Sometimes it’s easy to eat because you’ve had a bad day or things aren’t going well. This is often called comfort eating. Comfort eating can lead to being overweight.
Being overweight can lead to more feelings of sadness and create a vicious circle. The more depressed you become, the more you overeat and don’t exercise, leading to more depression.
Overweight and obese children often have low self-esteem and confidence. Many are bullied and teased at school, which makes them feel even worse about themselves.
Signs that something’s not right
- Feeling sad, tearful and low.
- Finding it hard to concentrate.
- Feeling bored or tired all the time.
- Thinking you’re are ugly or feeling guilty.
- Feeling moody or ‘ratty’.
- Having lots of headaches and stomach aches.
- Missing school.
- Thinking about running away.
- Wanting to die or hurt yourself.
If you feel any of these things, speak to a parent and get in touch with your family GP. They can put you in touch with someone who can help, and is used to dealing with children with these sorts of problems.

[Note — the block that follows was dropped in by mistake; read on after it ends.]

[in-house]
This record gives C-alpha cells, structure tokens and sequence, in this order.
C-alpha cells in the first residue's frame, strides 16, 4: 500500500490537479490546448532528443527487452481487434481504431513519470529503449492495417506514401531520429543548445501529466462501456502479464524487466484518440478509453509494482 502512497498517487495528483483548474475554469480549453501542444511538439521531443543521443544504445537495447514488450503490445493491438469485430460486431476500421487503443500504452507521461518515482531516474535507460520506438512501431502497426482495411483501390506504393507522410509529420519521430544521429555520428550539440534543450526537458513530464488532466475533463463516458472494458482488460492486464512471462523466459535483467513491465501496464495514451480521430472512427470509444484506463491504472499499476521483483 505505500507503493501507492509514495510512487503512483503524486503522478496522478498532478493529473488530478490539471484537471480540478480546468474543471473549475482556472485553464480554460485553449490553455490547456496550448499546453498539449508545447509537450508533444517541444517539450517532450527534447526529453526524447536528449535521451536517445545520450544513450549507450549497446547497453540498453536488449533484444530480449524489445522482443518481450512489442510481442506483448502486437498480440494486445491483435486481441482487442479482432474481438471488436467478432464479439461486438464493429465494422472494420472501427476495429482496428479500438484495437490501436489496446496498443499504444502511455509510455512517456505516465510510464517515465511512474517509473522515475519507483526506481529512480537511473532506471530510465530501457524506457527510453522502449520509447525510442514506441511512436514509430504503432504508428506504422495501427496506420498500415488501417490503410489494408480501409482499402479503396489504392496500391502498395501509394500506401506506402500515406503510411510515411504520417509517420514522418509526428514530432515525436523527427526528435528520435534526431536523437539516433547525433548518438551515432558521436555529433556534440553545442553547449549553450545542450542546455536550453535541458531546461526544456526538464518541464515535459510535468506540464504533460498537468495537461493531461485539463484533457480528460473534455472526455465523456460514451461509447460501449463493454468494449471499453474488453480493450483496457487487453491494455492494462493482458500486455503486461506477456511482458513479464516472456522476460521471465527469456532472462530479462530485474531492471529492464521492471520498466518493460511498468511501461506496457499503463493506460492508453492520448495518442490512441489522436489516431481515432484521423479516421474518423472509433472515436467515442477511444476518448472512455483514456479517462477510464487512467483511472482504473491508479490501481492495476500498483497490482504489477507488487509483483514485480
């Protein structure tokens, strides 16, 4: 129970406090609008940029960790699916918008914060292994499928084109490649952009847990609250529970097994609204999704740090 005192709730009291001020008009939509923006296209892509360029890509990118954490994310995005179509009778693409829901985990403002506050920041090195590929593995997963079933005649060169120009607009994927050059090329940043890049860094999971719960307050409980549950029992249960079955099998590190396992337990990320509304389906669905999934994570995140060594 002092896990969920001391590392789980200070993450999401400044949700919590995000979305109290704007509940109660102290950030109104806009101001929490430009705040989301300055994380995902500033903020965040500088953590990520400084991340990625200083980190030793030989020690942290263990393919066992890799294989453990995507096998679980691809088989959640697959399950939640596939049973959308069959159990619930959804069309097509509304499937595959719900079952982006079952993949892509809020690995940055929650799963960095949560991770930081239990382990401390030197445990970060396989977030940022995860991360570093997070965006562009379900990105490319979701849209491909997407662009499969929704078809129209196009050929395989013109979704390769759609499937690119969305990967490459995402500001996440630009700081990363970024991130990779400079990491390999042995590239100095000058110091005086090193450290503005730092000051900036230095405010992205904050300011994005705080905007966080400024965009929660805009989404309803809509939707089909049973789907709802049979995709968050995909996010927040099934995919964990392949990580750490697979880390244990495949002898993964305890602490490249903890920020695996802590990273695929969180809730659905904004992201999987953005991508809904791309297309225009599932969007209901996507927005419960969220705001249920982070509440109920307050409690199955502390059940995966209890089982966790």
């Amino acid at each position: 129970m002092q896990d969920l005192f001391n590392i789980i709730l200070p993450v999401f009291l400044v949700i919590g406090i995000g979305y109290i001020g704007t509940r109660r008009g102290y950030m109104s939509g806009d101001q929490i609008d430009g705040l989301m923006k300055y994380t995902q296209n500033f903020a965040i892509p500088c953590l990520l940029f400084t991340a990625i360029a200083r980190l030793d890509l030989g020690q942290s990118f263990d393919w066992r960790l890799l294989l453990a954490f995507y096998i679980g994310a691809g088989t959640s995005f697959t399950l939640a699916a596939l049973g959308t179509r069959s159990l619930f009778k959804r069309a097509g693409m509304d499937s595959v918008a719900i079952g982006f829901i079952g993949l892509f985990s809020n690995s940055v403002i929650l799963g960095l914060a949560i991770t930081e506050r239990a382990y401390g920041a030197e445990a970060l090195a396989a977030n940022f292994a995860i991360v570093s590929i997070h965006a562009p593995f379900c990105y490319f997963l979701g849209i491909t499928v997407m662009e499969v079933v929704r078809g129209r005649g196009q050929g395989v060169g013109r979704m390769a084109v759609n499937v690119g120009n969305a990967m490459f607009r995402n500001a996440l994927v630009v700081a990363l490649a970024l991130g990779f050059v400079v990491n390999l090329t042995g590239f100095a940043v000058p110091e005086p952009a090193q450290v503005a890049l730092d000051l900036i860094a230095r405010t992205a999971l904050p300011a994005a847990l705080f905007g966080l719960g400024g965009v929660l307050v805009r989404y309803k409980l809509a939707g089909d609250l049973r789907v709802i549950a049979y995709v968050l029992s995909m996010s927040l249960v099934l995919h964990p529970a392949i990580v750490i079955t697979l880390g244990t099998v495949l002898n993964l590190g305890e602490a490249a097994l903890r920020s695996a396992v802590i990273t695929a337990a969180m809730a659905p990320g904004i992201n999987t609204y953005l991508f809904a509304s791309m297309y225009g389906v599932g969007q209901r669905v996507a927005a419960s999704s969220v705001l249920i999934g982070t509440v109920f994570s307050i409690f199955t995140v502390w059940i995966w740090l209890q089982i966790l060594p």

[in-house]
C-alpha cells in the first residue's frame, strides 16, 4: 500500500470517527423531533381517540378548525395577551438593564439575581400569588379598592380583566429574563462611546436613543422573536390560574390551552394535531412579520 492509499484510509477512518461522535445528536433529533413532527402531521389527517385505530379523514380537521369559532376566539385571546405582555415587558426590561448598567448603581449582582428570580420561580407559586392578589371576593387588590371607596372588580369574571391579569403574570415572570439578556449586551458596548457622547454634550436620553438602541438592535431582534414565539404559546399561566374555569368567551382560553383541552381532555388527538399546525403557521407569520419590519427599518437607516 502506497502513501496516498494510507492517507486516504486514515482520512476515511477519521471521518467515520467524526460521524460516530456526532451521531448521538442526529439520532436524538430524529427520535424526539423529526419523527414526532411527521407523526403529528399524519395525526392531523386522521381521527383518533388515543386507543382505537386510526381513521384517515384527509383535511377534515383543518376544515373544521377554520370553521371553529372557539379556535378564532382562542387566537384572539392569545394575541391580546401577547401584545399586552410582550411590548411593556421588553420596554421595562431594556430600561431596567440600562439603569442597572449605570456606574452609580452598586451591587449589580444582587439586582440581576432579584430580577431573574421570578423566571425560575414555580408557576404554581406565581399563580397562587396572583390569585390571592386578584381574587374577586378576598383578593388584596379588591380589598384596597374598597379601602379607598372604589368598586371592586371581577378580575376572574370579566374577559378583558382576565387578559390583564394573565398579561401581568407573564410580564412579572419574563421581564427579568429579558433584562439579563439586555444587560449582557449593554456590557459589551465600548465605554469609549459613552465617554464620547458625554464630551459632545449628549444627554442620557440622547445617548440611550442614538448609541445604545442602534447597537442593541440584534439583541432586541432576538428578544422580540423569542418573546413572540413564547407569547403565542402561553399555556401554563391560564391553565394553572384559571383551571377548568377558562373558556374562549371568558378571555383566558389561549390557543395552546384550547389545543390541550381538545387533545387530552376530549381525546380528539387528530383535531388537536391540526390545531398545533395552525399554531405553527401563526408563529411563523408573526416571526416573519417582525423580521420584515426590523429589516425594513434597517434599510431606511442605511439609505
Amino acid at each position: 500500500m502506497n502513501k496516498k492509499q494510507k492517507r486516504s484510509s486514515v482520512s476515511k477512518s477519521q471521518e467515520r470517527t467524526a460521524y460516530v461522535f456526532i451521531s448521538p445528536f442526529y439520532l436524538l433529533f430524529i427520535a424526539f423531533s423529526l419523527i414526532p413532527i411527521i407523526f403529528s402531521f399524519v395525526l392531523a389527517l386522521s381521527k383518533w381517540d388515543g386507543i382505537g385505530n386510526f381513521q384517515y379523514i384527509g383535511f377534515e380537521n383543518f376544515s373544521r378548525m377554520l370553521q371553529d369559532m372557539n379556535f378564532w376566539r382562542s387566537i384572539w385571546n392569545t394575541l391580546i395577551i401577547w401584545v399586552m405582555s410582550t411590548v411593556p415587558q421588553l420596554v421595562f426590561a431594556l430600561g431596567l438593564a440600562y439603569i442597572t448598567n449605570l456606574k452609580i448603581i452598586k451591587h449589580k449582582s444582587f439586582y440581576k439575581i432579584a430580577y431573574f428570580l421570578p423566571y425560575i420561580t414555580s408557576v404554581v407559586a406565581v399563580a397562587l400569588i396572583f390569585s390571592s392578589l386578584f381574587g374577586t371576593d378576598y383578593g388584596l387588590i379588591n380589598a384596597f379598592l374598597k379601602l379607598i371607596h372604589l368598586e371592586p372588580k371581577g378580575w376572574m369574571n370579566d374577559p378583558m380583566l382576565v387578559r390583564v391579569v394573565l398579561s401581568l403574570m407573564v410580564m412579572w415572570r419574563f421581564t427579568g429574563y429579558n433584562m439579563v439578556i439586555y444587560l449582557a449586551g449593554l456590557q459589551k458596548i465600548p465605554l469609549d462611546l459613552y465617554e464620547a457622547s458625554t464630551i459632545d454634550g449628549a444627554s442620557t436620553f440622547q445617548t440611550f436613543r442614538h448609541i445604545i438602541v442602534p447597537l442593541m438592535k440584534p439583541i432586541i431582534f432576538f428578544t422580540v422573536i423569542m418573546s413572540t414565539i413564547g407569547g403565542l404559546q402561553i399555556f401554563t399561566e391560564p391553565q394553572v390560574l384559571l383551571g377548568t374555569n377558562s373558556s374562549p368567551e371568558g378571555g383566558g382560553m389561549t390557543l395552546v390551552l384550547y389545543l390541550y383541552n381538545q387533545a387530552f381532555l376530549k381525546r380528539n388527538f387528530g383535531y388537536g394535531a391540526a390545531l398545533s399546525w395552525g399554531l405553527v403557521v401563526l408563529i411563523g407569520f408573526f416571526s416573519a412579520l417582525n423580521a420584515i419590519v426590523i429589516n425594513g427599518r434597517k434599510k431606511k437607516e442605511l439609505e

The key to feeling better
Exercise has so many benefits. It not only keeps weight down, it makes other problems seem smaller. This is because it generally makes you less ‘stressed out’ and feel better all round. This is why it’s important to exercise every day. It’s a must for self-esteem!
It’s also important that when you make a decision to exercise more, you set little goals for yourself. Make sure they are not too difficult. When you succeed you can then reward yourself. Ask your parents to reward your efforts – but not with food – it’s no good being good, then filling your face!
Try asking for tickets to a concert or the cinema, have a friend to stay over, hint for a new bike helmet or rucksack, or some new gear for school.